Star trails at Dunluce

Behind the scenes in the creation of this star trails photo.

Another 'photographic first' ticked off my list this summer - here are my first star trail shots! After waiting for weeks since my climb up Binnian for another clear night, there was something of a window of opportunity last night. The sky wasn't exactly cloud free, but it was the best we'd had in a while - plus there was the added bonus of perhaps catching the tail end of the annual Perseids meteor display that had been resolutely hidden behind cloudy skies over the past few nights.

The Shoot

Cue a trip out to my favourite castle at Dunluce, hoping the clouds would stay away and I would be able to experiment with my shots. I brought my kids too, plus a blanket to lie on, pillows to cushion our heads as we lay back for the best star gazing position, and snacks to enjoy as the midnight hour approached.

My research on star trail photography had suggested using multiple 30 second exposures and stacking them later in post production rather than one long exposure (the latter approach tends to produce a lot more noise in the final image).

So I got in position and focused on a far distant light in Portrush and made sure I knocked off the auto focus on the camera once I'd done that. Shooting in full Manual mode, I wanted 30 second exposures (the longest the camera can do by itself) and opened the aperture up to f/2.8 to let as much light in as possible. Then, it was a matter of experimenting with ISO to get the exposure right. As the moon rose just shortly after I started shooting, the foreground of the castle was nicely light painted for me. Plus the last remnants of twilight to the north meant the sky wasn't totally black, so exposure was quite easy to manage and I ended up shooting at ISO 1250. 

After that, the main bulk of the work was done. In this case, I used the Intervalometer on the camera to set the number of shots I wanted (75 in total) and to allow a 10 second delay between each one to make sure the sensor didn't heat up too much. I pressed the button and lay back on the blanket to enjoy the meteor show (I saw 3 of them), enjoy the midnight snack (which seemed to consist mostly of fruit, interestingly enough) and make magic memories with my kids. Through the night, we saw a few meteors (around 5 or so in total), something tremendously exciting when you're the age of my kids, and ate probably one of the healthiest midnight snacks in history. As the shoot went on, cloud began to build more from the north and we finally called it a night just after midnight.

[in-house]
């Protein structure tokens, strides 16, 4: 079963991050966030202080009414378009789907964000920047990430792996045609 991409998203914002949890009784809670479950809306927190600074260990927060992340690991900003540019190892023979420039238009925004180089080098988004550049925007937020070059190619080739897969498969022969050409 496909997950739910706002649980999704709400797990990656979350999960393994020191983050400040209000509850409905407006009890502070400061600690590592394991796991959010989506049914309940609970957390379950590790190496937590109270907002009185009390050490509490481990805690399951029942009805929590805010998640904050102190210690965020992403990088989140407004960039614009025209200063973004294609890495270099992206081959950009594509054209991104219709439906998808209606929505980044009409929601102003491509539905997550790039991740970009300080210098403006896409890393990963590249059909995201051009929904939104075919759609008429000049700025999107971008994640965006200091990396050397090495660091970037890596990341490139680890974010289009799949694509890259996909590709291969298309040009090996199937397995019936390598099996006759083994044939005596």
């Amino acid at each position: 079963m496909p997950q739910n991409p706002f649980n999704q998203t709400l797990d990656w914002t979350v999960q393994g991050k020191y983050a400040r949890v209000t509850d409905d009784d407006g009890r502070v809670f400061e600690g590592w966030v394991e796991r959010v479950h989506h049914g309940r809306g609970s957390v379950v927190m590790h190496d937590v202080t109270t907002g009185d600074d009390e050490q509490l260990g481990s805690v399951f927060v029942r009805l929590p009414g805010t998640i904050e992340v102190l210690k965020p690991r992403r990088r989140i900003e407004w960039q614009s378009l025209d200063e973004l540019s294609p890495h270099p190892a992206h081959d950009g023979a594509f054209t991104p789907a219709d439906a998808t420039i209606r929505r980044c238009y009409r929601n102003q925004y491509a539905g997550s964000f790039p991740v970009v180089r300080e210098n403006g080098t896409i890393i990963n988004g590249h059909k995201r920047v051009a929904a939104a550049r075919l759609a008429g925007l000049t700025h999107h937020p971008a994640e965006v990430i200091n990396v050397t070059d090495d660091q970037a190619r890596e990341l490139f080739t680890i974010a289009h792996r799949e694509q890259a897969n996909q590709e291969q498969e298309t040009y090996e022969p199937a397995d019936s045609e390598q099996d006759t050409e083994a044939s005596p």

Post Processing

As I shot in RAW, I did the first batch processing in Lightroom. This mostly consisted of increasing the Clarity a bit to pull out more stars and bumping up Luminance to reduce noise. The only other processing was to reduce contrast overall by reducing Shadows and Highlights. All the adjustments were relatively minor.

Having exported the shots, I experimented in processing them in two ways.

  • Firstly, I downloaded some wonderful freeware software called StarStax. It's very easy to use and the processing is very quick. I had to experiment a bit with the number of pictures to include - the shots towards the end were very clouded out and the Lighten Mode you use in StarStax layers these clouds up on top of each other.
  • Secondly, I used Photoshop. I loaded all the shots as layers into one file and set the Blending Mode to lighten. Low and behold, just like in StarStax, the star trails appeared - as did the clouds. What PS allows you to do, however, is add Layer Masks to allow you to paint out the clouds on each image where they are found. 

Overall, Photoshop was more flexible - but a lot more work! If there were no clouds about, I think I'd be more than happy to use StarStax. It's a fabulous piece of software - especially as it's free!

So that's another first done. I'm looking forward to experimenting more with star trails as we get into the autumn nights. If you want to keep improving as a photographer, I'd urge you to make your own list of 'firsts'. Challenge yourself, experiment away, make your mistakes, learn from them. And make sure you pack a warm blanket and a fruit picnic if you're out chasing some stars...

Bonus Content

One of the added benefits of doing star trail shots is that you end up with a bunch of images, just crying out to be turned into a timelapse video! So here you are - you can see the clouds building as the evening went on.